ANC step-aside resolution should also apply to corruption charged Jacob Zuma – analysts
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Durban - Some political analysts say that the ANC should have also applied its step-aside resolution to former president Jacob Zuma and serve him with a suspension letter as he has been indicted of corruption and is facing sentencing for defying the Constitutional Court.
This comes as the ruling party is cracking the whip, forcing members to step aside or, failing which, be suspended like its fraud, money laundering and corruption-accused Secretary-General, Ace Magashule.
Among those who are also affected by the step-aside resolution that was first adopted at the 2017 Nasrec conference and fully enforced last month, was former JB Marks (Tlokwe – Potchefstroom) mayor Kgotso Khumalo, and Western Cape legislature MPL Danville Smith. Both are facing corruption charges.
As part of enforcing the step-aside resolution, over the past weekend ANC NEC (national executive committee) member Bongani Bongo was kicked out of the NEC’s virtual meeting, but Zuma was left to take part in his capacity as an ex-officio member of the decision-making structure.
ANC spokesperson Pule Mabe said the former president took part in the meeting because his fate had not yet been discussed.
"We haven't had that kind of discussion and I don't want to formulate my own views about it," he said when asked why Zuma was allowed to sit throughout the meeting.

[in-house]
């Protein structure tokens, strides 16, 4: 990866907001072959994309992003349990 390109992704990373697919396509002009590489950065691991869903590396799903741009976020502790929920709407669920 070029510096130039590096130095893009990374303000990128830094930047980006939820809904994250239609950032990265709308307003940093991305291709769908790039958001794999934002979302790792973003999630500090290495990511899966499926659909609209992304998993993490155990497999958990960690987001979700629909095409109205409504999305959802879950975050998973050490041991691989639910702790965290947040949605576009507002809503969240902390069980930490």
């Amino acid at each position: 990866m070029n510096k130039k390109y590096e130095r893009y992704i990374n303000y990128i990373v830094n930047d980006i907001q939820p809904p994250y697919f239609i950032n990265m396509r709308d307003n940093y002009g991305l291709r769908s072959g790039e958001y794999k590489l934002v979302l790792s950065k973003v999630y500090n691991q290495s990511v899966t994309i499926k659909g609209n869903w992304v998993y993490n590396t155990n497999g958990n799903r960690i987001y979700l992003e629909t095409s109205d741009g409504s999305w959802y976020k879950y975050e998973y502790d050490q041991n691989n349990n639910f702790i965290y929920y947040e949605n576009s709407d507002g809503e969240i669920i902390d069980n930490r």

Political analyst Xolani Dube said it was suspicious that the NEC had failed to act on Zuma, yet it was swift to deal with Magashule and Bongo.
He said this would fuel long-held perceptions that the step-aside resolution was being enforced to deal with members like Magashule, Bongo and others who were thorns in the side of the dominant CR17 faction if the ruling party.
“As I have always said, the step-aside resolution was weaponised to deal with people like Magashule and Bongo. What is happening with the ANC NEC failing to kick Zuma out as well is confirming just that. If this was fairly applied, they should have kicked him out of the ANC meeting and further suspend him from taking part in any meeting or party political activities,” Dube said.
Moreover, Dube said the ANC’s failure to act tough on Zuma could be because the whole ANC NEC was afraid of the former head of state.
“I also think they are afraid of him, hence they could not serve him with a suspension letter or ask him to leave the virtual meeting of the NEC. Remember that Zuma is not just an ordinary member of the party,” he said.
Another political analyst, Professor Bheki Mngomezulu from the University of the Western Cape, said the step-aside resolution was questionable, and further casting doubt on why the NEC had delayed in enforcing it from January 2018.
He added that when they started implementing it they were supposed to do so across the board, and applying it selectively as was being done now was bound to raise suspicions.
In Zuma’s case, Mngomezulu said the ruling party’s hands were tied as he had previously told them that they were persecuting him together with his enemies, and any action against him now would make him cry foul again.
“However, he (Zuma) has cases in court, and like others, he was supposed to have been served with a suspension letter because some will say why allow someone facing corruption charges to address party events? But then the challenge with suspending Zuma is that he is a drawcard for the ANC when it comes electioneering, and they need him,” Mngomezulu said.